Service or assistance dogs serve people whose medical or emotional conditions limit some of the everyday tasks they can do. Service dogs learn how to help people with visual difficulties, hearing impairments, Post Traumatic Stress Disorder (PTSD), seizures, ambulatory issues, mental illness, autism and more. They receive special training to learn how to do tasks that will help the people with whom they’ll be partnered.
These service or assistance dogs will eventually live with those people and act as daily companions for them – they’ll lead the blind as they walk, help deaf people hear the phone, an alarm, or the doorbell; bring household items to people in wheelchairs carry keys or wallets, press elevator buttons, switch lights on and off, retrieving all sorts of items, and much more.
Service dogs accompany their human patient/partner everywhere – to work, school, church, plays, movies, restaurants – those lucky enough to have a service dog or K9 partner, say their dogs miraculously improve the quality of their lives.
Desirable character traits in service animals typically include intelligence, good temperament or a balanced psychological make-up that incorporates the dog’s biddability and trainability with good health that includes good physical structure and stamina to withstand the workload. Needless to say German Shepherds are among the most common breeds used as service dogs.
This is the story of Mason, his current service dog and their new puppy in training “Bella.” Born with Cerebral Palsy, Mason has lived all of his five years in a wheelchair, unable to walk, move his limbs or even see very well. With his current service dog getting older, our member Deborah Stern heard that the family needed to have a puppy in training. When selecting her new puppy “Rave” (from daddy “Dante’s” new litter) she also picked the long-coated “Bella” for Mason.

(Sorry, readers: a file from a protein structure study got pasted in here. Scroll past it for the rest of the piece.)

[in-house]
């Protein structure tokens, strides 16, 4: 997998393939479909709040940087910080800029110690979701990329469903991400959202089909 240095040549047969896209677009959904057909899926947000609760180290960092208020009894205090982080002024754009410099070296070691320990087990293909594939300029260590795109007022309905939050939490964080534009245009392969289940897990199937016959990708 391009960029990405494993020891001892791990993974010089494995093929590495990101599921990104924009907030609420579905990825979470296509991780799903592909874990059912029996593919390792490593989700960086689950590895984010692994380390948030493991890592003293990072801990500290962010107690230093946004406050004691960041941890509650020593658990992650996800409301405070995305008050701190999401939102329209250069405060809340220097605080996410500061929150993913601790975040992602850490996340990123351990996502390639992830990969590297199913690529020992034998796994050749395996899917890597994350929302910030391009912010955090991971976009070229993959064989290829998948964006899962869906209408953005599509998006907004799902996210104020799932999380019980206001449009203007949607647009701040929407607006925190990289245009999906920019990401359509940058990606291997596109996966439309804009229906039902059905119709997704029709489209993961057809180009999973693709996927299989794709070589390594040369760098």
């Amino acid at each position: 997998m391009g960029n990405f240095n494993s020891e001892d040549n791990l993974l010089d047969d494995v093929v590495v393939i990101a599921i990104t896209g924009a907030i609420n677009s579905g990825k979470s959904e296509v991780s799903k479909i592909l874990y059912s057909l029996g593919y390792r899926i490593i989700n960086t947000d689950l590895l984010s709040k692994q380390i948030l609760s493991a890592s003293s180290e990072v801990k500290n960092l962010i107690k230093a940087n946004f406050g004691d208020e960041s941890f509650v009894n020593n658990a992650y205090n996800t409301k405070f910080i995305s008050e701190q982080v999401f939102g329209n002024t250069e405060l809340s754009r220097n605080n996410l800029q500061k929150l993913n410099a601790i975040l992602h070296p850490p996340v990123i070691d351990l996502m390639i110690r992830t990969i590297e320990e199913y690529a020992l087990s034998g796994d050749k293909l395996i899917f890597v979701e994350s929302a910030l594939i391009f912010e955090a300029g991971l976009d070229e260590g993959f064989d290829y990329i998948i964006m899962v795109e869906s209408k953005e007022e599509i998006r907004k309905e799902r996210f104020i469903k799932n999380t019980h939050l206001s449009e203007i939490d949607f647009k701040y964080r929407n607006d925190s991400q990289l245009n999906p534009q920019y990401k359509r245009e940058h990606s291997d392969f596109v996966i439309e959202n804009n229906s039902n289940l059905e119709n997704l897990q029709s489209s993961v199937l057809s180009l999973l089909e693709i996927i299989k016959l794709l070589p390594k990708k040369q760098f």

While waiting to meet Bella, Mason’s brother and dad left to go get some food. Unable to speak all Mason could do was cry as he was unhappy being left alone with his caregiver. That’s when Bella arrived and his tears stopped. The caregiver put Bella in Mason’s lap and lifted up his hand to feel her soft, fluffy coat. Mason finally smiled… the one sense he DOES have is touch!
Most often we focus on the strong bond the service dog has to his human handler, but when a human (in this case a soldier) entrusts his life to his German Shepherd, that human will do everything in his power to keep his companion safe and healthy.read more
Service dogs receive training to assist humans with specials needs or disabilities. Sometimes organizations breed and train their own dogs, other times individuals obtain and train their own dogs to suit their own personal needs.read more